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Scuba Diving in Hawaii - USA Hot

Dive area / region : USA - Hawaii - See the map Scuba Diving in Hawaii - USA

Best diving season : June  •  July  •  August  •  September  •  October
Recommended number of days to stay : 5 to 7 days
Number of dive sites : More than 20 Dive Sites
Water temperature and wetsuit advice : 21-25C : Thin Wetsuit
Average visibility : 30 meters plus
Average dives depth : 20 Meters
Type of currents : Medium level currents
Months when these currents are present : N/A
General surface conditions : Medium conditions
Wreck types : Old wooden ship  •  Recent world ships  •  Airplane
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Worth it
Type of marine life : Jacks  •  Moray Eels  •  Octopus  •  Reef Fish  •  Shark - Lemon shark  •  Shark - Reef shark  •  Tuna  •  Turtles
Presence of caves / caverns : No


Suit: 5mm wetsuit
Type of diving: Reefs, walls, lava tubes
The Hawaiian Islands were the last Pacific islands to be discovered by Captain Cook who died there in 1779. In 1989 they became the fiftieth and the southernmost state of the USA. There are eight large islands in the chain and 124 smaller ones, all of which are volcanic. Volcanic activity only occurs today on Hawaii, which is home to Mount Kilauea - the most active volcano in the world. As well as the most active volcano, the world's largest mountain is also found here: Mauna Kea is higher than Everest if the depth from the sea floor is taken into account.
The main island of Hawaii is Oahu and the other seven islands are Kauai, Nihau, Molokai, Lanai, Maui, and Hawaii. The climate is tropical with abundant rainfall and a fairly consistent temperature. Inland you will find tropical rainforest and lowland deserts. The beaches are wonderfully colourful as a result of the volcanic rock, forming green, pink and black sand. The reef walls drop away to phenomenal depths of over two thousand metres. Hawaii is an expensive place to visit, and very touristy but also well worth seeing. It is a good family destination or for parties with non-divers because of the number of things to see and do on land. It is also hugely popular with surfers.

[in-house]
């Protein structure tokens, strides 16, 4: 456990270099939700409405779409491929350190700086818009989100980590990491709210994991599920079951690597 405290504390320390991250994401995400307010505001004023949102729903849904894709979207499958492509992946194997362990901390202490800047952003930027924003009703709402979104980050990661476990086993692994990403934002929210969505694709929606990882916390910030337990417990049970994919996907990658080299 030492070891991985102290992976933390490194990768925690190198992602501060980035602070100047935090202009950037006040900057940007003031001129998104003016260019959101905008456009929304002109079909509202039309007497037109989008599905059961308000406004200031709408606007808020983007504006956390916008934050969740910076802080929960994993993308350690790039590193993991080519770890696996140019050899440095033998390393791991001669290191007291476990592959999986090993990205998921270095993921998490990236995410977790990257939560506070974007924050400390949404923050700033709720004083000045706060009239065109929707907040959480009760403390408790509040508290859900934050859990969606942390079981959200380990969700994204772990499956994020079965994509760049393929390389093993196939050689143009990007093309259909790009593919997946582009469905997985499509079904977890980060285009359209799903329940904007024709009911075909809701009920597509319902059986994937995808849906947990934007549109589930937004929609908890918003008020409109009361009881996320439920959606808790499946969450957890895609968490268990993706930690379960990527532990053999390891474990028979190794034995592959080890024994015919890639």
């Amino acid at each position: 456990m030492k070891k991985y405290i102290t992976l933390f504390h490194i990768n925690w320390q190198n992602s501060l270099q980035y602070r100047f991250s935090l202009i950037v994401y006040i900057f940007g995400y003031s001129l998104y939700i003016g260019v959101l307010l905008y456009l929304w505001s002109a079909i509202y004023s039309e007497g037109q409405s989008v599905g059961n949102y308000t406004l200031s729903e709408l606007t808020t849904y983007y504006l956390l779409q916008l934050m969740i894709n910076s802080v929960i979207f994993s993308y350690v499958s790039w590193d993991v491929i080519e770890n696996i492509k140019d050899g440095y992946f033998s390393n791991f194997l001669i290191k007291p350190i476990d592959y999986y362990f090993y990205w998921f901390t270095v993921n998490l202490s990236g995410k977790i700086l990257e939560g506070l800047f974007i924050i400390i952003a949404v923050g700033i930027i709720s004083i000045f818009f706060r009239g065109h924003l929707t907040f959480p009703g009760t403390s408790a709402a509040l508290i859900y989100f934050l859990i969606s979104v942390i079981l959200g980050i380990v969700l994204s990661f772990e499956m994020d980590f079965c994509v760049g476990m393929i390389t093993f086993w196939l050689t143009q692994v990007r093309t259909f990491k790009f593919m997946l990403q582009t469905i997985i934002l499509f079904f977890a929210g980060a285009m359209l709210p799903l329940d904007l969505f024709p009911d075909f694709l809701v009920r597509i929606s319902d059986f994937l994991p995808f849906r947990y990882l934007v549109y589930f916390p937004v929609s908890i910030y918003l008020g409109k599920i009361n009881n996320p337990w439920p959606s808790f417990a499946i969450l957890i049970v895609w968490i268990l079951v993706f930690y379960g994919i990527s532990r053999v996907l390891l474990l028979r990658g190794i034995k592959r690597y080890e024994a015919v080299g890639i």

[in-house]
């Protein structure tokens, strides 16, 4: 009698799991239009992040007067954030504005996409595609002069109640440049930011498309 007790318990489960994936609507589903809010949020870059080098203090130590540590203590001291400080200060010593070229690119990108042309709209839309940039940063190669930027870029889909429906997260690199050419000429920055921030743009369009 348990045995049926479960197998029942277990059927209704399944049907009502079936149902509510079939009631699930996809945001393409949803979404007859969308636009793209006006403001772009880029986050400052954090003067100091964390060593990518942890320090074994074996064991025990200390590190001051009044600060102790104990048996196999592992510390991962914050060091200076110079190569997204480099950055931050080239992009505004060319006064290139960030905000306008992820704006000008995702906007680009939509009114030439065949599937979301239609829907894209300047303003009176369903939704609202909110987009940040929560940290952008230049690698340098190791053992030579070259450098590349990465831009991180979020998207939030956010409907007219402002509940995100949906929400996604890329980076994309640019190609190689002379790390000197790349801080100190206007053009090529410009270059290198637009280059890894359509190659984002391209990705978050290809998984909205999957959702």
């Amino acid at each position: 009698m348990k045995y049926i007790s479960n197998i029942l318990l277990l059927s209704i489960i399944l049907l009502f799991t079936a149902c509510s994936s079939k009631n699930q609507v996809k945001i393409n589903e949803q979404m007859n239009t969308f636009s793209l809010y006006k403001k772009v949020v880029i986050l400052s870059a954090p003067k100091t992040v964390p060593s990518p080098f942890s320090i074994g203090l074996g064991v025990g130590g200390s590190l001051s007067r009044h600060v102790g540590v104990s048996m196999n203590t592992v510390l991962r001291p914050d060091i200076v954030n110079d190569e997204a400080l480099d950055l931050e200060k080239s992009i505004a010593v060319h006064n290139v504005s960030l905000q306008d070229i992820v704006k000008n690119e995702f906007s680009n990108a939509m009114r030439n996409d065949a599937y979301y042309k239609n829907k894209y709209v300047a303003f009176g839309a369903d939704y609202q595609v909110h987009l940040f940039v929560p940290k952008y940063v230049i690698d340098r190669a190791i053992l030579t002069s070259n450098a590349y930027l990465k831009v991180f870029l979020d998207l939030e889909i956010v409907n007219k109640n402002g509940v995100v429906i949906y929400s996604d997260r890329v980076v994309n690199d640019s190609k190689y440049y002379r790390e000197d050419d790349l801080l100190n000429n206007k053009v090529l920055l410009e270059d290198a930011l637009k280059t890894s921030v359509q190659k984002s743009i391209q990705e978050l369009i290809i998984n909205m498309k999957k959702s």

Scuba diving in Hawaii's choicest locations is an unrivaled experience. Bathed in the tepid crystalline depths of the azure Pacific, tethered by bubbles and brushed by rainbow colored fish, scuba divers enter a fantasy world of brilliance and wonder. Each of Hawai'i's eight main islands have outstanding dive spots with an array of unique marine animals, colorful corals and bizarre lava formations.
Most diving occurs on the calmer, leeward coasts of all the islands, where visibility often exceeds 100 feet. Dive shops abound with gear rentals, dive trips, lessons and certification.
Five types of underwater habitats—coral reefs, lava tubes, caves and caverns, sandy bottoms, drop-offs and basalt boulders—create Hawaii's underwater terrain. Boat diving is one of the easiest ways to experience Hawai'i's underwater wilderness. Diving from the shoreline is dictated by ocean conditions, and is not recommended in high surf.

Kaua'i and Ni'ihau: Kaua'i boasts 10 prime dive spots located on both the north and south shores of the island. From the Ha'ena area of the north shore, in summer months when the ocean is calm, Ke'e Lagoon, Tunnels Reef and Cannons offer shore diving in depths ranging from 12 to 65 feet. South shore spots on Kaua'i offer intermediate to advanced boat dives including Sheraton Caverns, Brennecke's Drop-off and Oasis reef. A special attraction for advanced divers is the challenge of diving Ni'ihau, where monk seals, schools of dolphins and clouds of seabirds swarm above and below the crystalline sea.

Hawai'i (The Big Island): Dive spots on the Big Island occur only along the leeward, Kona and Kohala coastlines. Cavern Point, Place of Refuge, Kailua Pier, Pine Trees and Red Hill are some of the favorites. Kona and Kohala coast dive spots range from novice to advanced with depth ranges of 10 to 130 feet.

Maui, Lana'i, Moloka'i and Molokini Crater: These islands are teeming with excellent dive sites. From the island of Maui, most dive spots are located on the western shore, and include Honolua Bay, Olowalu and Five Caves. A short boat ride to Molokini Crater, meanwhile, reveals four additional dive sites that occur along the rim of this ancient, sunken volcano. Highlights include black corals and schools of tame fish in depths of 10 to 130 feet. Lana'i has six popular dive sites on its south coast. All Lana'i dives are by boat. Moloka'i dives center around Mokuho'oniki Rock at the east end of the island.

Oahu: Waimea Bay, the Wai'anae coastline and Maunalua Bay offer popular dive attractions on O‘ahu. Hanauma Bay offers one of the island’s most breathtaking panoramas along with advanced, intermediate and novice dive sites accessible from shore.



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